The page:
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Tarzan and the Slave Girl (1950)

The Lionians are a tribe dying of a mysterious disease. Their Chief decides to kidnap Jane and Lola, a half-breed nurse, in order to help repopulate his civilization. Tarzan must rescue ... See full summary »

Director:

Lee Sholem

Writers:

Hans Jacoby (screenplay), Arnold Belgard (screenplay) | 1 more credit »
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Cast

Complete credited cast:
Lex Barker ... Tarzan
Vanessa Brown ... Jane
Robert Alda ... Neil
Hurd Hatfield ... Prince of the Lionians
Arthur Shields ... Dr. E.E. Campbell
Anthony Caruso ... Sengo (as Tony Caruso)
Denise Darcel ... Lola
Robert Warwick ... High Priest
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Storyline

The Lionians are a tribe dying of a mysterious disease. Their Chief decides to kidnap Jane and Lola, a half-breed nurse, in order to help repopulate his civilization. Tarzan must rescue them while fending off blowgun attacks from people called the Waddies who are disguised as bushes. Written by Ed Stephan <stephan@cc.wwu.edu>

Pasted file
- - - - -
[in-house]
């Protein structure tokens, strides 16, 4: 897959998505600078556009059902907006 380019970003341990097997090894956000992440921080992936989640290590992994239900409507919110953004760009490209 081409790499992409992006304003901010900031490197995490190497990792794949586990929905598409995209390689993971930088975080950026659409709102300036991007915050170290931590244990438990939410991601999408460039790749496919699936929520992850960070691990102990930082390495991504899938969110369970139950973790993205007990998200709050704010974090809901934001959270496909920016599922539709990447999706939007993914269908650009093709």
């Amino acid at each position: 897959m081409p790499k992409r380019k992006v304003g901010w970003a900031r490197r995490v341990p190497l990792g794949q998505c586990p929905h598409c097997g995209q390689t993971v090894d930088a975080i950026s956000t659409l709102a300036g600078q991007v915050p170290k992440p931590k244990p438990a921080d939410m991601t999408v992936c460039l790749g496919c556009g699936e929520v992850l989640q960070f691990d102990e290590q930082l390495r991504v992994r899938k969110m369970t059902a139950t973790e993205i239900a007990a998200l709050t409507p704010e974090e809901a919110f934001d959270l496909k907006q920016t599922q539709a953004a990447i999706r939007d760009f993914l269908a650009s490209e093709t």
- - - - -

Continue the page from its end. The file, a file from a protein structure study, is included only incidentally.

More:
Plot Summary | Add Synopsis

Taglines:

HELPLESS MAIDENS STOLEN FOR HEATHEN HAREM...and Tarzan vows vengeance! (original print ad - many caps) See more »

Genres:

Action | Adventure

Certificate:

Approved | See all certifications »
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Details

Country:

USA

Language:

English

Release Date:

21 June 1950 (Mexico) See more »

Also Known As:

Tarzan and the Jungle Queen See more »

Company Credits

Production Co:

Sol Lesser Productions See more »
Show more on IMDbPro »

Technical Specs

Runtime:

Sound Mix:

Mono (RCA Sound System)

Aspect Ratio:

1.37 : 1
See full technical specs »